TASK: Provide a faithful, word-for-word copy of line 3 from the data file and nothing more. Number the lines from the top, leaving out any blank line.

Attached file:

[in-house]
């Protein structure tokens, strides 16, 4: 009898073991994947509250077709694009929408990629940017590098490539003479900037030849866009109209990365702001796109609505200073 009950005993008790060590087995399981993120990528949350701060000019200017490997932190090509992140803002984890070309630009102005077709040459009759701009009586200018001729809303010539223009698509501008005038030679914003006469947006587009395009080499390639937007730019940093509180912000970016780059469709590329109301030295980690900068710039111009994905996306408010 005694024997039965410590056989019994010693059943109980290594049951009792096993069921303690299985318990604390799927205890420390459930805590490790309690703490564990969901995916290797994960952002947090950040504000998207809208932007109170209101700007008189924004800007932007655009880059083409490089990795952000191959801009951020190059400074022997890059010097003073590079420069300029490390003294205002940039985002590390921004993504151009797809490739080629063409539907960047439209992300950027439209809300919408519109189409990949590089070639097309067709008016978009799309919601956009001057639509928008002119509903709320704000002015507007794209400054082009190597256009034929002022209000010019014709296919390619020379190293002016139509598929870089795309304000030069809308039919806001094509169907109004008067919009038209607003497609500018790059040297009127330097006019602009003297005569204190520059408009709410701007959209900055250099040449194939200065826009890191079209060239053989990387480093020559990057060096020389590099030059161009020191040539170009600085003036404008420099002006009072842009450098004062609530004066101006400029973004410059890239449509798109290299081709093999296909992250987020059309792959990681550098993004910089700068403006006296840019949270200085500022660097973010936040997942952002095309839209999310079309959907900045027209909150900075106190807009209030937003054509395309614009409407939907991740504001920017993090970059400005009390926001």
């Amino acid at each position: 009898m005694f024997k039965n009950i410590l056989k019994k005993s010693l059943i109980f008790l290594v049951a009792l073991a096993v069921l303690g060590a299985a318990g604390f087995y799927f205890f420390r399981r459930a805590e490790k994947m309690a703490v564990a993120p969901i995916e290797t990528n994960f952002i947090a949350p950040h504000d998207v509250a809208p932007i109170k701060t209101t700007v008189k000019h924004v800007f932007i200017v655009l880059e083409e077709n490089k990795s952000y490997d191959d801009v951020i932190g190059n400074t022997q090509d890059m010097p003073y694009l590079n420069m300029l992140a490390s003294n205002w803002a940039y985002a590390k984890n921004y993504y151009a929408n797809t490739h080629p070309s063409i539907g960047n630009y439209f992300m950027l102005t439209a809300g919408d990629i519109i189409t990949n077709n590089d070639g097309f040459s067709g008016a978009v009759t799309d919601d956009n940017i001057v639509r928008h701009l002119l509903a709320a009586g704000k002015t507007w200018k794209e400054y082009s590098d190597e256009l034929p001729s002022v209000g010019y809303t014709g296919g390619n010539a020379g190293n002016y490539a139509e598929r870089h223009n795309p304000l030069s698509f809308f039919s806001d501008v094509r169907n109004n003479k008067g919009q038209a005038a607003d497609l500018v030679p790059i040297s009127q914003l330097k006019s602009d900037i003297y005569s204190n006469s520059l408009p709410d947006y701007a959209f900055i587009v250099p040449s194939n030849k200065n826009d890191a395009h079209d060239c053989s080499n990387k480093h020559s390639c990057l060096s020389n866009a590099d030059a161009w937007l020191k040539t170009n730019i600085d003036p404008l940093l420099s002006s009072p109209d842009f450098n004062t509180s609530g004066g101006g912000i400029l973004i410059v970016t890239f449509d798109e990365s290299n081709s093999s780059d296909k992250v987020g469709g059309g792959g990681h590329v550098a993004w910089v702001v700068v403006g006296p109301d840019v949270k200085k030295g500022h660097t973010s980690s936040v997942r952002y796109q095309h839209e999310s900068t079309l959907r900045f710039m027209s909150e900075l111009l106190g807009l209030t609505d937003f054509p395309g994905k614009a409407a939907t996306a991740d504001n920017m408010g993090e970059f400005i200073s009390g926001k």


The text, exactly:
């Amino acid at each position: 009898m005694f024997k039965n009950i410590l056989k019994k005993s010693l059943i109980f008790l290594v049951a009792l073991a096993v069921l303690g060590a299985a318990g604390f087995y799927f205890f420390r399981r459930a805590e490790k994947m309690a703490v564990a993120p969901i995916e290797t990528n994960f952002i947090a949350p950040h504000d998207v509250a809208p932007i109170k701060t209101t700007v008189k000019h924004v800007f932007i200017v655009l880059e083409e077709n490089k990795s952000y490997d191959d801009v951020i932190g190059n400074t022997q090509d890059m010097p003073y694009l590079n420069m300029l992140a490390s003294n205002w803002a940039y985002a590390k984890n921004y993504y151009a929408n797809t490739h080629p070309s063409i539907g960047n630009y439209f992300m950027l102005t439209a809300g919408d990629i519109i189409t990949n077709n590089d070639g097309f040459s067709g008016a978009v009759t799309d919601d956009n940017i001057v639509r928008h701009l002119l509903a709320a009586g704000k002015t507007w200018k794209e400054y082009s590098d190597e256009l034929p001729s002022v209000g010019y809303t014709g296919g390619n010539a020379g190293n002016y490539a139509e598929r870089h223009n795309p304000l030069s698509f809308f039919s806001d501008v094509r169907n109004n003479k008067g919009q038209a005038a607003d497609l500018v030679p790059i040297s009127q914003l330097k006019s602009d900037i003297y005569s204190n006469s520059l408009p709410d947006y701007a959209f900055i587009v250099p040449s194939n030849k200065n826009d890191a395009h079209d060239c053989s080499n990387k480093h020559s390639c990057l060096s020389n866009a590099d030059a161009w937007l020191k040539t170009n730019i600085d003036p404008l940093l420099s002006s009072p109209d842009f450098n004062t509180s609530g004066g101006g912000i400029l973004i410059v970016t890239f449509d798109e990365s290299n081709s093999s780059d296909k992250v987020g469709g059309g792959g990681h590329v550098a993004w910089v702001v700068v403006g006296p109301d840019v949270k200085k030295g500022h660097t973010s980690s936040v997942r952002y796109q095309h839209e999310s900068t079309l959907r900045f710039m027209s909150e900075l111009l106190g807009l209030t609505d937003f054509p395309g994905k614009a409407a939907t996306a991740d504001n920017m408010g993090e970059f400005i200073s009390g926001k």